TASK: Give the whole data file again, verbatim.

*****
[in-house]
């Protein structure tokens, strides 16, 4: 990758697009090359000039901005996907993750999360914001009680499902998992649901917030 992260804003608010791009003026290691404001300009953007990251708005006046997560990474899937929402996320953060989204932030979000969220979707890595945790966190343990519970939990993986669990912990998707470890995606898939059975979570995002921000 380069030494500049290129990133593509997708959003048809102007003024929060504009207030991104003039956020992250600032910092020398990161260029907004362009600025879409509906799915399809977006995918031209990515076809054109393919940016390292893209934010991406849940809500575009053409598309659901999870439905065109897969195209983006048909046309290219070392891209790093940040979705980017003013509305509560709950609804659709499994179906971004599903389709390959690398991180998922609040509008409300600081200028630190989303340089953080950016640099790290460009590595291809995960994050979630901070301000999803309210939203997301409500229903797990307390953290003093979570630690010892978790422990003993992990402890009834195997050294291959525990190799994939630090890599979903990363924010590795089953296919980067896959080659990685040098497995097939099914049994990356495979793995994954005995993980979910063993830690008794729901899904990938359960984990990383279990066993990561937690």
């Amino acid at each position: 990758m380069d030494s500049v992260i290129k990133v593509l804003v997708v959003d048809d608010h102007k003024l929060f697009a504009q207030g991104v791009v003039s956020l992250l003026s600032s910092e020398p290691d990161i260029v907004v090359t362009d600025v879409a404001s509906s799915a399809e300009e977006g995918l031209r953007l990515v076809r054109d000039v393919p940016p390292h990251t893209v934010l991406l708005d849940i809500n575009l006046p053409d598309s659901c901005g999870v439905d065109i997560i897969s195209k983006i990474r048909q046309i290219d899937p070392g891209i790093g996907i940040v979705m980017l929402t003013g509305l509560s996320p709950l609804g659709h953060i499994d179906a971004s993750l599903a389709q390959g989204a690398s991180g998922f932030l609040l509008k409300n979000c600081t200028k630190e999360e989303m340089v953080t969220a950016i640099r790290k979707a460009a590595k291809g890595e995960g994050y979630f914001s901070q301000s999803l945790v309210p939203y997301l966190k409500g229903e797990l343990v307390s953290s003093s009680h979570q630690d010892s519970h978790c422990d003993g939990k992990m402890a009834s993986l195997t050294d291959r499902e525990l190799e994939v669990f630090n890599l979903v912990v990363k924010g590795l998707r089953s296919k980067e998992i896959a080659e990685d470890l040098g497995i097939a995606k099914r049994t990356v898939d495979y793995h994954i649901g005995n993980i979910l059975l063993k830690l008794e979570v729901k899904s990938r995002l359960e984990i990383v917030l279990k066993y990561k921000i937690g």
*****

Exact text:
[in-house]
């Protein structure tokens, strides 16, 4: 990758697009090359000039901005996907993750999360914001009680499902998992649901917030 992260804003608010791009003026290691404001300009953007990251708005006046997560990474899937929402996320953060989204932030979000969220979707890595945790966190343990519970939990993986669990912990998707470890995606898939059975979570995002921000 380069030494500049290129990133593509997708959003048809102007003024929060504009207030991104003039956020992250600032910092020398990161260029907004362009600025879409509906799915399809977006995918031209990515076809054109393919940016390292893209934010991406849940809500575009053409598309659901999870439905065109897969195209983006048909046309290219070392891209790093940040979705980017003013509305509560709950609804659709499994179906971004599903389709390959690398991180998922609040509008409300600081200028630190989303340089953080950016640099790290460009590595291809995960994050979630901070301000999803309210939203997301409500229903797990307390953290003093979570630690010892978790422990003993992990402890009834195997050294291959525990190799994939630090890599979903990363924010590795089953296919980067896959080659990685040098497995097939099914049994990356495979793995994954005995993980979910063993830690008794729901899904990938359960984990990383279990066993990561937690």
């Amino acid at each position: 990758m380069d030494s500049v992260i290129k990133v593509l804003v997708v959003d048809d608010h102007k003024l929060f697009a504009q207030g991104v791009v003039s956020l992250l003026s600032s910092e020398p290691d990161i260029v907004v090359t362009d600025v879409a404001s509906s799915a399809e300009e977006g995918l031209r953007l990515v076809r054109d000039v393919p940016p390292h990251t893209v934010l991406l708005d849940i809500n575009l006046p053409d598309s659901c901005g999870v439905d065109i997560i897969s195209k983006i990474r048909q046309i290219d899937p070392g891209i790093g996907i940040v979705m980017l929402t003013g509305l509560s996320p709950l609804g659709h953060i499994d179906a971004s993750l599903a389709q390959g989204a690398s991180g998922f932030l609040l509008k409300n979000c600081t200028k630190e999360e989303m340089v953080t969220a950016i640099r790290k979707a460009a590595k291809g890595e995960g994050y979630f914001s901070q301000s999803l945790v309210p939203y997301l966190k409500g229903e797990l343990v307390s953290s003093s009680h979570q630690d010892s519970h978790c422990d003993g939990k992990m402890a009834s993986l195997t050294d291959r499902e525990l190799e994939v669990f630090n890599l979903v912990v990363k924010g590795l998707r089953s296919k980067e998992i896959a080659e990685d470890l040098g497995i097939a995606k099914r049994t990356v898939d495979y793995h994954i649901g005995n993980i979910l059975l063993k830690l008794e979570v729901k899904s990938r995002l359960e984990i990383v917030l279990k066993y990561k921000i937690g």